Fortunately, I love promoting the book, but I miss the opportunity to write my next one. Today I got up at 5:00 a.m. to do a morning drive-time radio interview broadcast on the east coast. I spend my days trying to juggle all kinds of tasks that will move my book and career forward. These days, my tasks include (but are not limited to) writing and publishing new articles with my "author of. . ." byline at the end, sending out feature releases to coincide with Mother's Day, firming up Mother's Day author appearances at local bookstores, and looking for other, creative ways to sell the book, such as to organizations like Books Are Fun and other non-bookstore outlets. My most recent gambit was to send a proposal to the Ford dealership where I bought my own minivan and try to induce them to purchase my book as a promotional giveaway to people who buy new minivans or other family cars at their facility. I also offered to come on a weekend to sign books. I'm keeping my fingers crossed on that one.
There have been disappointments, of course: standing on my feet for eight hours at a stretch at holiday boutiques where the organizers were so enthusiastic about my book they were sure I'd sell "hundreds"!, but finding in reality that most people would just look at my book, laugh and tell one another how funny and cute it was, and then saunter off to buy the pricey goods! Definitely this has been a recipe for a lesson in humility.
On the other hand, I've enjoyed some wonderful successes. Woman's Day magazine excerpted a chapter from my book in March (I had sent excerpts around to many magazines, and hit pay dirt with them.) While even that exposure hasn't catapulted me to fame and glory, it's a great thing to add to my "brag sheet," and that excerpt caught the attention of the articles editor at another major woman's magazine. She, in turn, has asked me to submit ideas for a slice-of-life column they are now opening up to new writers.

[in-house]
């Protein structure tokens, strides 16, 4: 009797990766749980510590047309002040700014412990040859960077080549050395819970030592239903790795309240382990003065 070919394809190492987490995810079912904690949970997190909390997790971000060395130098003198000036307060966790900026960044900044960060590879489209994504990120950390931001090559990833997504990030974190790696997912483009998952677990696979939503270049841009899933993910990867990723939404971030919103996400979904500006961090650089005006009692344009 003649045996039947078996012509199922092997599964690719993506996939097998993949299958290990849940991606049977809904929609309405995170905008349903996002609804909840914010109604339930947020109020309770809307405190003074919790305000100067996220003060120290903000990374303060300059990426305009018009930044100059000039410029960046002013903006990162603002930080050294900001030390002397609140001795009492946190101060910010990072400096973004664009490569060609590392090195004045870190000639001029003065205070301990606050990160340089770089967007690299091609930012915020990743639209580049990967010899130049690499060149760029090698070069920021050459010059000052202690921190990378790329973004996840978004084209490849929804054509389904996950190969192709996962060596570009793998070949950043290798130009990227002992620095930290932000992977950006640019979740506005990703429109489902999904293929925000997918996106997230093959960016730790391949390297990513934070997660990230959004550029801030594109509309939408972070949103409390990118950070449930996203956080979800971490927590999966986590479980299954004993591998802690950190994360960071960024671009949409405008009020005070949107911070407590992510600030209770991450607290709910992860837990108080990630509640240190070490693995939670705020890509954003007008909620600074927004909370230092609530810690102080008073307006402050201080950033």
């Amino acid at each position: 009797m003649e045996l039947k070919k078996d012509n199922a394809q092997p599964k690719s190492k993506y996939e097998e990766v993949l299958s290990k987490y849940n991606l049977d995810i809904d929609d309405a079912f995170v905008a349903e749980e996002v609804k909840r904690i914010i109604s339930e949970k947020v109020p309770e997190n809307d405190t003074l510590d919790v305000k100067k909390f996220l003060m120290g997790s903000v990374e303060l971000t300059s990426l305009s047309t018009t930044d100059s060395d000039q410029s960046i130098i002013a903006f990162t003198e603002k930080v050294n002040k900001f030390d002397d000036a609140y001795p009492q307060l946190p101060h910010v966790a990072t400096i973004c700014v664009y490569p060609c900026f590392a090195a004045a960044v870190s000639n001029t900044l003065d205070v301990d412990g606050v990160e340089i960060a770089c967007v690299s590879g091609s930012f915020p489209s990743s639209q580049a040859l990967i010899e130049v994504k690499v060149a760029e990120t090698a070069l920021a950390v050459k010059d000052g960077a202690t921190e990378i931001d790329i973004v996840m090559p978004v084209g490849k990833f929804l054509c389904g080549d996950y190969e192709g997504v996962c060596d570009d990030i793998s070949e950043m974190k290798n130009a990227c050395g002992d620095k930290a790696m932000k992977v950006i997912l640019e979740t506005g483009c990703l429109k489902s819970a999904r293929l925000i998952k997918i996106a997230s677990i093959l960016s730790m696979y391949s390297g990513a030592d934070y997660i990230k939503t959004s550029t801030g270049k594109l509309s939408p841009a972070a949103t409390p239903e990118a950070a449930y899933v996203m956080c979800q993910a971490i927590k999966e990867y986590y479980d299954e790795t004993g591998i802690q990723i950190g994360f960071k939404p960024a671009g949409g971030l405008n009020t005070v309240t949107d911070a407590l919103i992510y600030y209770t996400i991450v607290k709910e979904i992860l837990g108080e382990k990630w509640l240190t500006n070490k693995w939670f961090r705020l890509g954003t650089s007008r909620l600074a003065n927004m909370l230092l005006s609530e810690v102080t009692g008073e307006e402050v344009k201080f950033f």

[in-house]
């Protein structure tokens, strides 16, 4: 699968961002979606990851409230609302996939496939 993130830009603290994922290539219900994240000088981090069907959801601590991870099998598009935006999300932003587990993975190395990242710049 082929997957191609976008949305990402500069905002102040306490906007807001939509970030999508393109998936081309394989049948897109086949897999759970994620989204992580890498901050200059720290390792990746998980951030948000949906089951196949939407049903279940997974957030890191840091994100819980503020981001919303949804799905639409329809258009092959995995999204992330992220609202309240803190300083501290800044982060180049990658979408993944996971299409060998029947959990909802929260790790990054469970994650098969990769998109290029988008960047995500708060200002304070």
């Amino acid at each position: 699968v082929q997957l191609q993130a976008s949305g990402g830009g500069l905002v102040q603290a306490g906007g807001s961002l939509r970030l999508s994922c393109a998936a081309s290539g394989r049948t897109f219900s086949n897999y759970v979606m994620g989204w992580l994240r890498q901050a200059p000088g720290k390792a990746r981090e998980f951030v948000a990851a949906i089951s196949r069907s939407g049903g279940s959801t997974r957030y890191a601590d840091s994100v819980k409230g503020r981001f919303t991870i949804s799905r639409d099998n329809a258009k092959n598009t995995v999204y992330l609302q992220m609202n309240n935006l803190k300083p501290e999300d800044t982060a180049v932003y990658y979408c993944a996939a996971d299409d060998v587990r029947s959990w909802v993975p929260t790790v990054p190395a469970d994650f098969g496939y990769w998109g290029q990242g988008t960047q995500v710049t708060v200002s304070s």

I never know what each day will bring. I've still got lots of irons in the fire and my hopes are still high that one day "Carpool Tunnel Syndrome" will earn me a nickel or two. But I need to remind myself daily that this is a slow, steady road, and that the publishing of my first book, despite all the hard work, time and money invested, may itself just be a vital stepping stone to my next book, enabling me to build a loyal readership base.
Who knows? It happened to Erma, perhaps it can happen to me, too!
Judy Gruen is a mother of four children, ages 7-12, and the author of "Carpool Tunnel Syndrome: Motherhood as Shuttle Diplomacy" (Heaven Ink Publishing, 224 pages, softcover, $12.95). Available at bookstores, Amazon.com, and Barnes and Noble.com. For autographed copies, call toll-free 1-866-836-2444 or visit www.heavenink.com.
author, "Carpool Tunnel Syndrome: Motherhood as Shuttle Diplomacy" (Heaven Ink Publishers, 2001, 224 pages, softcover, $12.95. Order toll-free 1-866-836-2444)